Over the past number of weeks RTE have been broadcasting a short series presented by Irish (American) comedian Des Bishop on the subject of Irish drinking culture. Like Des, I haven’t had a drink since my late teens, so I am one of those seemingly rare breed of Irish folk – the tea-totaller. Unlike Des, I was not an alcoholic. I began drinking socially when I was sixteen. I was never drunk, could certainly go out without drinking at all, and in the main, I drank beer. So why give up? I was a very lucky young man. I had a circle of very good friends (most of whom did drink-but not in a stagger city kind of way) who were honest, and supportive of our peer group. I was at a house party (nothing rowdy – listening to music, joking chatting) one evening and one of the guys at the party (who I didn’t know especially well) suggested to me that I didn’t “need” to drink. Alcohol had a strange effect on me. Unlike most of my friend who got a little louder and braver as the night went on, I would go quiet. I am naturally a loud, opinionated and dare I say, confident, person, and drink made me the opposite. It put a seed in my head – life free of alcohol was a possibility. A few months later, my late father started to teach me to drive. The very first thing he told me was “as soon as you put the key in the ignition, you have control of a lethal weapon – be responsible”. From that very minute I vowed not to drink alcohol. So I went down to my local church (again unusually for a man in his mid-40s in present day Ireland – I’m still an practicing catholic) an took the “pledge” – something I deliberately did NOT do at the time of my confirmation. I did this not for religious reasons, but to get the “pin”. Because in 1986 people would have had the “a sure you’ll have the one” conversation – but they would leave you alone if you wore the pin. And that’s what I did until I sailed for London the following year, where I didn’t have to explain to anyone that I didn’t drink (well not much anyway). In the past few years I have come across a group called the “No-Name Club” who organise youth events (15-18 year olds) with a complete intolerance to alcohol and drugs. These clubs offer an alternative to the belief that you can’t have a good time if you can remember it the next day…they are packed with intelligent, articulate, engaged, talented young people. That’s why I use the word “seemingly” at the beginning. The culture of excessive drinking is alive and well – but there is movement out there to show that there are alternatives.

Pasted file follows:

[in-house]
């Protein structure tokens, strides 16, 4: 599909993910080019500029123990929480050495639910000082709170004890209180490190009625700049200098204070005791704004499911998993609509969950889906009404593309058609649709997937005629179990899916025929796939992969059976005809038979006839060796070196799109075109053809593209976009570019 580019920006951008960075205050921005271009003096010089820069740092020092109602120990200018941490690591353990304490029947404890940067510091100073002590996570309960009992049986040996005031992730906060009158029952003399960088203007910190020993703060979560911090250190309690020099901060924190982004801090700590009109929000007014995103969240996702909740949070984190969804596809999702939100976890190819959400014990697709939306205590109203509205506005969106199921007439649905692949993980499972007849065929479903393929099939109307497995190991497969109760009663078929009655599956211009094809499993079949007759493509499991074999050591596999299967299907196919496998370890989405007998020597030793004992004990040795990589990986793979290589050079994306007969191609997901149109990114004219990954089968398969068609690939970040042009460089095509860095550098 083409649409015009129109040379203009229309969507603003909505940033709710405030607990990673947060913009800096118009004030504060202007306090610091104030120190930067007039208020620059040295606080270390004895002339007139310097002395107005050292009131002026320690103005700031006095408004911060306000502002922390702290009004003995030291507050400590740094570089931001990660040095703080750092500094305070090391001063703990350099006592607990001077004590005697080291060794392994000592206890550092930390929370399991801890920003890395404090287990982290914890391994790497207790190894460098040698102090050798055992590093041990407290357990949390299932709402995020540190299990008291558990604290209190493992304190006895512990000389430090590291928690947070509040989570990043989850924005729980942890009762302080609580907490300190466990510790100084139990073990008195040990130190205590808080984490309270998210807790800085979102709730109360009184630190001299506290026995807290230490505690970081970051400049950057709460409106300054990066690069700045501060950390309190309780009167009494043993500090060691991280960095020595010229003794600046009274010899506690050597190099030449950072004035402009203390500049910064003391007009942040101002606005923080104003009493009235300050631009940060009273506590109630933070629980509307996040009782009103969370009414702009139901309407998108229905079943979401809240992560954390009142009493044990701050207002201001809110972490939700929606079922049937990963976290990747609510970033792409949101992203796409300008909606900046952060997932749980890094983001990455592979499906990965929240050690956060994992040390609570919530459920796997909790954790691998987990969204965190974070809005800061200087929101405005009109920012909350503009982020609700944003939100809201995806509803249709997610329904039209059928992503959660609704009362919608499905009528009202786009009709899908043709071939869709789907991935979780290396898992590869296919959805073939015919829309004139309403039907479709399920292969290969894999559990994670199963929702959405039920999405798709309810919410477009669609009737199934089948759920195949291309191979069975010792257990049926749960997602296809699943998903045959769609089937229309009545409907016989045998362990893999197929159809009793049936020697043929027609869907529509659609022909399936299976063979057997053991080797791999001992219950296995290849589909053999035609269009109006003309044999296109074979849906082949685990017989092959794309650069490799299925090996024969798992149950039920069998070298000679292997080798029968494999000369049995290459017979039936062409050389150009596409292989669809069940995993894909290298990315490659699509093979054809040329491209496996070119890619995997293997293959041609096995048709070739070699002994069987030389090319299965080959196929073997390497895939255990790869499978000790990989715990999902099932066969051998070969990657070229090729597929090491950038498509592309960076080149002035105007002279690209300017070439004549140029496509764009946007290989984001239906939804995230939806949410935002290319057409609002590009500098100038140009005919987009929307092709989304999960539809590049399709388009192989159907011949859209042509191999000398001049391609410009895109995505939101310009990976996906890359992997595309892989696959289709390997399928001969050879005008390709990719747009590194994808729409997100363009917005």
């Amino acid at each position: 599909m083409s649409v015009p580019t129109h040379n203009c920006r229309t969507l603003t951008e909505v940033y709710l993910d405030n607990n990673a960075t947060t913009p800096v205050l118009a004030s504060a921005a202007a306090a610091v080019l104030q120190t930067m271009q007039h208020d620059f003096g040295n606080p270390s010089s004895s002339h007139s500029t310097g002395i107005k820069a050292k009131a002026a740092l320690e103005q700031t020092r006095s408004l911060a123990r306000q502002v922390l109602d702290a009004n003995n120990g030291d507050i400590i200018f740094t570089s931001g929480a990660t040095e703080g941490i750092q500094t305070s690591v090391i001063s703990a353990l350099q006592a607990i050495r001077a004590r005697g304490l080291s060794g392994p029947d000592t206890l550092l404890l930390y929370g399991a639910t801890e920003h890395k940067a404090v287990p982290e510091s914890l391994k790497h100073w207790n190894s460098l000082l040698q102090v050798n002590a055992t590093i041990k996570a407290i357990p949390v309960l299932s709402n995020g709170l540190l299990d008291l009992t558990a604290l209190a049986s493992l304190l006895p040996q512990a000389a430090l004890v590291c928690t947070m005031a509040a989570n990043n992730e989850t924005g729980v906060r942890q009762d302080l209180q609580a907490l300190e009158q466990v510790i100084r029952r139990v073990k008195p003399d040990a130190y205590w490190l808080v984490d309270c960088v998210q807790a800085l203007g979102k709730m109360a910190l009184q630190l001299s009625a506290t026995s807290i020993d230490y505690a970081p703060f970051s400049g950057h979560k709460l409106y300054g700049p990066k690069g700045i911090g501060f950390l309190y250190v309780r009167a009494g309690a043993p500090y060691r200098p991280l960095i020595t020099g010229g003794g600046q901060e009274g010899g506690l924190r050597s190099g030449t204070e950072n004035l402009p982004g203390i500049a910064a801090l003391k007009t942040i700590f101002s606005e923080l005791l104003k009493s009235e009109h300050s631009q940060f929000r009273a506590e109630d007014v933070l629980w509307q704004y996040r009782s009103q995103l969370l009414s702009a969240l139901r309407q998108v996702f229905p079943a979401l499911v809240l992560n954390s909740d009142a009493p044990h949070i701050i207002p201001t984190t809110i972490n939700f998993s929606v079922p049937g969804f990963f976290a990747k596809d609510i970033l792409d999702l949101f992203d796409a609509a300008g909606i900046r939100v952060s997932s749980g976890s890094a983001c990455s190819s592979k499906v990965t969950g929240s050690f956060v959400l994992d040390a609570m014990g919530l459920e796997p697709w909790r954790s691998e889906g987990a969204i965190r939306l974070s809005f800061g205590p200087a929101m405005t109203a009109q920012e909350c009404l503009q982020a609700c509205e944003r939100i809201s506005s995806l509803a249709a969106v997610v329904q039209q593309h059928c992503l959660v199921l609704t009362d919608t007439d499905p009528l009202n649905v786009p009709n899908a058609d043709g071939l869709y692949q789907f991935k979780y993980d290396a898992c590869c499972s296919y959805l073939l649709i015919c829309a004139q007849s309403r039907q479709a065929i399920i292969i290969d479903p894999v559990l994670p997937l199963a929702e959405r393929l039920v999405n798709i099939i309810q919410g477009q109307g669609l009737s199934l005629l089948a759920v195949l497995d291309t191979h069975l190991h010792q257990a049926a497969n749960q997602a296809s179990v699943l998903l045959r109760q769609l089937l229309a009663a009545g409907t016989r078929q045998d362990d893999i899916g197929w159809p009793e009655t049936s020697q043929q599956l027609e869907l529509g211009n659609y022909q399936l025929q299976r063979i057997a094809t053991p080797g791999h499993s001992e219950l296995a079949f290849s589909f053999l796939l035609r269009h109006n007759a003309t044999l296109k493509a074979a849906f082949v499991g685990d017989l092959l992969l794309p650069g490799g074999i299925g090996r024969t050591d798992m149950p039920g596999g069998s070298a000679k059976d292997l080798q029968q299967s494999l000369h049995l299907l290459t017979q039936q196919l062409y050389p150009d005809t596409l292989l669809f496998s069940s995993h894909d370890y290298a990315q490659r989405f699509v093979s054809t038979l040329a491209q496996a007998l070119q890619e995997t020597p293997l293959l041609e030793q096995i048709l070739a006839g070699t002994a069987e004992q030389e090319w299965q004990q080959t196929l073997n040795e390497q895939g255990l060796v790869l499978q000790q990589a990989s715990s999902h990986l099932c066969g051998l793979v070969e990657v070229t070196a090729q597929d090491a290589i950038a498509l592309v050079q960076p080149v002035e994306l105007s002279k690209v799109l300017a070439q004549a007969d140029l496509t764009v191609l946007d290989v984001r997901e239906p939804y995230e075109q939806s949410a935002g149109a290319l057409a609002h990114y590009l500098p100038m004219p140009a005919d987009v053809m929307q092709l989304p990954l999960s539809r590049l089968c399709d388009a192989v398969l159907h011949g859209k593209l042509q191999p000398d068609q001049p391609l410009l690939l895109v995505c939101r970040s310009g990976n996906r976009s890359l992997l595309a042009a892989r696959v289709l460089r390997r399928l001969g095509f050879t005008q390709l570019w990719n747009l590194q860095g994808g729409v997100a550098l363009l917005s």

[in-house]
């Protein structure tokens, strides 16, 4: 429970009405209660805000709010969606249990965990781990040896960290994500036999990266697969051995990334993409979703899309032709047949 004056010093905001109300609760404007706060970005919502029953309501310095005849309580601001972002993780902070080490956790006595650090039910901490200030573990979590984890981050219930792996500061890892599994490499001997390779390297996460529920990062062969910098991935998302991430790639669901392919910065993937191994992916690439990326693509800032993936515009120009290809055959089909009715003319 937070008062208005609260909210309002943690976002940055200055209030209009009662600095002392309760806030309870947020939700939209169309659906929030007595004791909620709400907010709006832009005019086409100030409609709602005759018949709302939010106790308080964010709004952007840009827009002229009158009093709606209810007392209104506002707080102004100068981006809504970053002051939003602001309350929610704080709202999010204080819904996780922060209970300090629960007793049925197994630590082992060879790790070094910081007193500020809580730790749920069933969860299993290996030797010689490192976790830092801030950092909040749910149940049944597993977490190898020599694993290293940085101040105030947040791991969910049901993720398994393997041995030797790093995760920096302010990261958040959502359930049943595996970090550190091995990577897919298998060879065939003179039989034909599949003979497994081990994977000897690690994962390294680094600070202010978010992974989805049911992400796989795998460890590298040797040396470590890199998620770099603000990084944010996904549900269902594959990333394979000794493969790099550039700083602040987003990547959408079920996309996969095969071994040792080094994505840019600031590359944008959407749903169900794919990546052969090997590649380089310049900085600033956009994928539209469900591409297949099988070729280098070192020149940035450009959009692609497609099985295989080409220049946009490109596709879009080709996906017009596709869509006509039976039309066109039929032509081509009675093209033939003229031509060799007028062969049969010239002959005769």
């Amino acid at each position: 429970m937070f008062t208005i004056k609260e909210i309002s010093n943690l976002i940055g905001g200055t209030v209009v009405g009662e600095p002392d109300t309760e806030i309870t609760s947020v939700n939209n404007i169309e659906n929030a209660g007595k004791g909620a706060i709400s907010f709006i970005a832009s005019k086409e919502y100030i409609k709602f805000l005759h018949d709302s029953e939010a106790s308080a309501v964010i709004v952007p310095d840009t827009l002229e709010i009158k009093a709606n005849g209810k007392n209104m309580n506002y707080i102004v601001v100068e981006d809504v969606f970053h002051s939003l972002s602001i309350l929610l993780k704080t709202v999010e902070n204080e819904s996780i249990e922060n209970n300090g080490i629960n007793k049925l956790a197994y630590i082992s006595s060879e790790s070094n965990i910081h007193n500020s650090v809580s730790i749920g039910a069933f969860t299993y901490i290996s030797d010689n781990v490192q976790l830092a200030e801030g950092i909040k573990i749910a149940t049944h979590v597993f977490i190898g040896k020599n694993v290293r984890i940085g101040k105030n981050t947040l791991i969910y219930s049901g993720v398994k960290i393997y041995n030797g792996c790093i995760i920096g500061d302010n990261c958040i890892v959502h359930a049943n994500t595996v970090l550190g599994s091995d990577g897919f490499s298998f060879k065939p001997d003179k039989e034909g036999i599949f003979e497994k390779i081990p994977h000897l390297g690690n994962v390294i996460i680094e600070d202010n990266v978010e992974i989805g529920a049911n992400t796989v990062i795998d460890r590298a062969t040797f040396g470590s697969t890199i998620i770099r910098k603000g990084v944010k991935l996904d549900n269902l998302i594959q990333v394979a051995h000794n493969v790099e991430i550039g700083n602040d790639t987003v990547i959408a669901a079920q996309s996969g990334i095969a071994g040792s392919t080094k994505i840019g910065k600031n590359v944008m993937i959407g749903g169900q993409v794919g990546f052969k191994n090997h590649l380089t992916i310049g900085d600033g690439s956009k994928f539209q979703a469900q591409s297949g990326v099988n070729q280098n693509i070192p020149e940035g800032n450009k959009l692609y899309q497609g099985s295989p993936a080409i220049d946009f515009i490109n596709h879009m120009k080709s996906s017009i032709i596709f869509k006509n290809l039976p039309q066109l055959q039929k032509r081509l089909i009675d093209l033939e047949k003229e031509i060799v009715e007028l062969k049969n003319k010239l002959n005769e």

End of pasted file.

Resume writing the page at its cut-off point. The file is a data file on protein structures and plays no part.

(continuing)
Thanks Des for a very insightful series.

Wednesday, September 26, 2012

(Not Quite) Empty Nest

Our eldest has flown the coup! That has got to be the quickest eighteen years and ten months EVER! But she has flow to pursue her burning ambition and for that I am eternally grateful! But she’s gone abroad, and that adds another dimension…she may never live here again. I don’t think that’s always a bad thing (having emigrated myself when I was nineteen), but it’s sad all the same. Our home is different too. Certainly quieter, but somehow incomplete. But this is what you do as parents. You set the game up, but you know that it is not a game that you will ever play, that’s for your child to do. You hope that you’ve set the game up in such a way that the odds of winning are stacked heavily in their favour, but you can never tell what the game will present them with. But boy – what an adventure this game is!

Monday, August 6, 2012

Celebrity 2012 Style

Firstly, well done London 2012, it’s never easy for a city to host the Olympics, and your citizens should be rightly proud of their contribution (both financially and emotionally) in bring it about. But as I look at these games (and not being a “sporty” type) I was struck by something that I’d like to share…we may have a new style of “celebrity”.
During the last season of “Britain’s Got Talent” there was a young man from Northern Ireland called Ashley Elliot who played a xylophone. Ashley was sixteen years of age, and was clearly a person who had put in years of practice, hours each week of dedicated time devoted to learning, improving and mastering his chosen instrument. But, in this age of “celebrity”, that sort of dedication doesn’t count for much. “Will it sell?” said Simon Cowell…and that is all he cares about. I like that art sells, I think it’s fantastic that artists get paid for what they produce, but art, sports, music and even business, is not JUST about the money. The young girl who trained the dog who eventually won deserves a huge amount of credit for her dedication to training that dog, and in the end they were worthy winners, but young Ashley’s efforts were deemed far less worthy than a man with a saucepan on his head repeating the word “exterminate!” (if you don’t know what I’m talking about – don’t waste a moment of your life looking for it on You Tube – you will beg God for those moments back on your death bed). Being stupid (I don’t mean “funny” – I mean “stupid”) is talented, being dedicated is not.
And so we come to these past few days. Of course, as an Irishman, I want to see Team Ireland doing well, but I think the Olympics goes beyond that. I was delighted to see Andy Murray win gold, to see Bolt do what Bolt does, to see a Belarus gymnast on a pummel horse with the strength of a weightlifter, the gracefulness of a ballet dancer and the mental agility of a chess grand master. But I’m also in awe of those who have very little chance of standing on the winners platform, who have reached a level in their chosen sport that the vast majority can only dream of. When they do not win – they are not losers – they are competitors. They inspire the young to try, and fill those of us who are older with regrets that we didn’t take opportunities when we were younger. For some countries they reward their medal winners financially, but I love the fact that TeamGB is rewarding them with a stamp in their honour! To see John Joe Nevin on the front of todays newspapers here and not Big Brother’s “Tony” (or whoever) and his affair with a “hostess” is refreshing. Let’s hope Annalise Murphy and Jessica Ennis, Katie Taylor and Mo Farah are inspiring not only future athletes, but future generations who will take up the xylophone rather than place a saucepan on their head.